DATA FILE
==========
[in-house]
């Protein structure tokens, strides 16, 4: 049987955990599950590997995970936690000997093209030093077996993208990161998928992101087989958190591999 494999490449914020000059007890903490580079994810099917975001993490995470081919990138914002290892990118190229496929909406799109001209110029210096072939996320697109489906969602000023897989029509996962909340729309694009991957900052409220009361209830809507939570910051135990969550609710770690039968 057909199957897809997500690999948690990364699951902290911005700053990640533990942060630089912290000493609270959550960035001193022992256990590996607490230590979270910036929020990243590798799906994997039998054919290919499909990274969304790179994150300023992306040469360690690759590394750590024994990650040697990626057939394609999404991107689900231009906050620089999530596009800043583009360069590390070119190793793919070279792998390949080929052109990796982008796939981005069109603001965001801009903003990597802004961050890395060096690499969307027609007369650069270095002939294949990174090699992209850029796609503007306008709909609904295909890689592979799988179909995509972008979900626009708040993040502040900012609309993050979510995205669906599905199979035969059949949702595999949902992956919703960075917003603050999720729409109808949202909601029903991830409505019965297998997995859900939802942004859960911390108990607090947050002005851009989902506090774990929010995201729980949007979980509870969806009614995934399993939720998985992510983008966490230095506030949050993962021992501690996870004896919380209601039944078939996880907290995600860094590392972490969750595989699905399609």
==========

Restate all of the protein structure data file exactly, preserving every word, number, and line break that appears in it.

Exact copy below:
[in-house]
């Protein structure tokens, strides 16, 4: 049987955990599950590997995970936690000997093209030093077996993208990161998928992101087989958190591999 494999490449914020000059007890903490580079994810099917975001993490995470081919990138914002290892990118190229496929909406799109001209110029210096072939996320697109489906969602000023897989029509996962909340729309694009991957900052409220009361209830809507939570910051135990969550609710770690039968 057909199957897809997500690999948690990364699951902290911005700053990640533990942060630089912290000493609270959550960035001193022992256990590996607490230590979270910036929020990243590798799906994997039998054919290919499909990274969304790179994150300023992306040469360690690759590394750590024994990650040697990626057939394609999404991107689900231009906050620089999530596009800043583009360069590390070119190793793919070279792998390949080929052109990796982008796939981005069109603001965001801009903003990597802004961050890395060096690499969307027609007369650069270095002939294949990174090699992209850029796609503007306008709909609904295909890689592979799988179909995509972008979900626009708040993040502040900012609309993050979510995205669906599905199979035969059949949702595999949902992956919703960075917003603050999720729409109808949202909601029903991830409505019965297998997995859900939802942004859960911390108990607090947050002005851009989902506090774990929010995201729980949007979980509870969806009614995934399993939720998985992510983008966490230095506030949050993962021992501690996870004896919380209601039944078939996880907290995600860094590392972490969750595989699905399609």